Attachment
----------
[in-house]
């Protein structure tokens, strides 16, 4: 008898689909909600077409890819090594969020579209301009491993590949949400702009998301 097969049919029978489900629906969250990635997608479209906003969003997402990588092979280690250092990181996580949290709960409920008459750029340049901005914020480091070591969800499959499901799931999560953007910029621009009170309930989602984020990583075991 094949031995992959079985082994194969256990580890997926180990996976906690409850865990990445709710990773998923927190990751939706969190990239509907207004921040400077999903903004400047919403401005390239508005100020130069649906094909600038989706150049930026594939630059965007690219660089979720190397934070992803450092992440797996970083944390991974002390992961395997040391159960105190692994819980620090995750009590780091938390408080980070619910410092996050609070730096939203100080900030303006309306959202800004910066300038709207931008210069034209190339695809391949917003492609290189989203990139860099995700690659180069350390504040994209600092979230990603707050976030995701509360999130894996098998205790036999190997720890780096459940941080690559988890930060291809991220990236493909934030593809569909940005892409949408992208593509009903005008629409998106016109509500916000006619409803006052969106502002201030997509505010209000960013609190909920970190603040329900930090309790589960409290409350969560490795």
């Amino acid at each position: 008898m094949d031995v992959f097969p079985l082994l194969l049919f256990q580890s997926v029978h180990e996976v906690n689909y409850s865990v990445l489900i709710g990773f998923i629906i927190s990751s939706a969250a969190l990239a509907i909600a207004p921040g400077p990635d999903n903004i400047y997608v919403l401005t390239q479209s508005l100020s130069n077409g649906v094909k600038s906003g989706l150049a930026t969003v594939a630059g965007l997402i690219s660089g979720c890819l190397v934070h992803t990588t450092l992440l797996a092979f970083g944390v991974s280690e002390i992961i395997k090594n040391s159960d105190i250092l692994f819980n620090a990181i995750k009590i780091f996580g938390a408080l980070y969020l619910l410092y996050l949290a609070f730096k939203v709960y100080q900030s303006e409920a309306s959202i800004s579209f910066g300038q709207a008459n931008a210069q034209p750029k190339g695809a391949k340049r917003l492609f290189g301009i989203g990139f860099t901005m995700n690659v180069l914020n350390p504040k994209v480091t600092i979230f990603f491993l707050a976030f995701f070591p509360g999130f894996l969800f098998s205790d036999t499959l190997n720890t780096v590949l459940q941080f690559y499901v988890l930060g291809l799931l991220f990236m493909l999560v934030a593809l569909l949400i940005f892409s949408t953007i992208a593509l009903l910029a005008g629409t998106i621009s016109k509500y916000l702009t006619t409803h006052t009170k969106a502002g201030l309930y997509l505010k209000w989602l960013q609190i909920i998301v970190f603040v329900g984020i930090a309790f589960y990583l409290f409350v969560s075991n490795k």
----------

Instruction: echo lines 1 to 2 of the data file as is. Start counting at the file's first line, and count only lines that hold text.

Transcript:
[in-house]
């Protein structure tokens, strides 16, 4: 008898689909909600077409890819090594969020579209301009491993590949949400702009998301 097969049919029978489900629906969250990635997608479209906003969003997402990588092979280690250092990181996580949290709960409920008459750029340049901005914020480091070591969800499959499901799931999560953007910029621009009170309930989602984020990583075991 094949031995992959079985082994194969256990580890997926180990996976906690409850865990990445709710990773998923927190990751939706969190990239509907207004921040400077999903903004400047919403401005390239508005100020130069649906094909600038989706150049930026594939630059965007690219660089979720190397934070992803450092992440797996970083944390991974002390992961395997040391159960105190692994819980620090995750009590780091938390408080980070619910410092996050609070730096939203100080900030303006309306959202800004910066300038709207931008210069034209190339695809391949917003492609290189989203990139860099995700690659180069350390504040994209600092979230990603707050976030995701509360999130894996098998205790036999190997720890780096459940941080690559988890930060291809991220990236493909934030593809569909940005892409949408992208593509009903005008629409998106016109509500916000006619409803006052969106502002201030997509505010209000960013609190909920970190603040329900930090309790589960409290409350969560490795």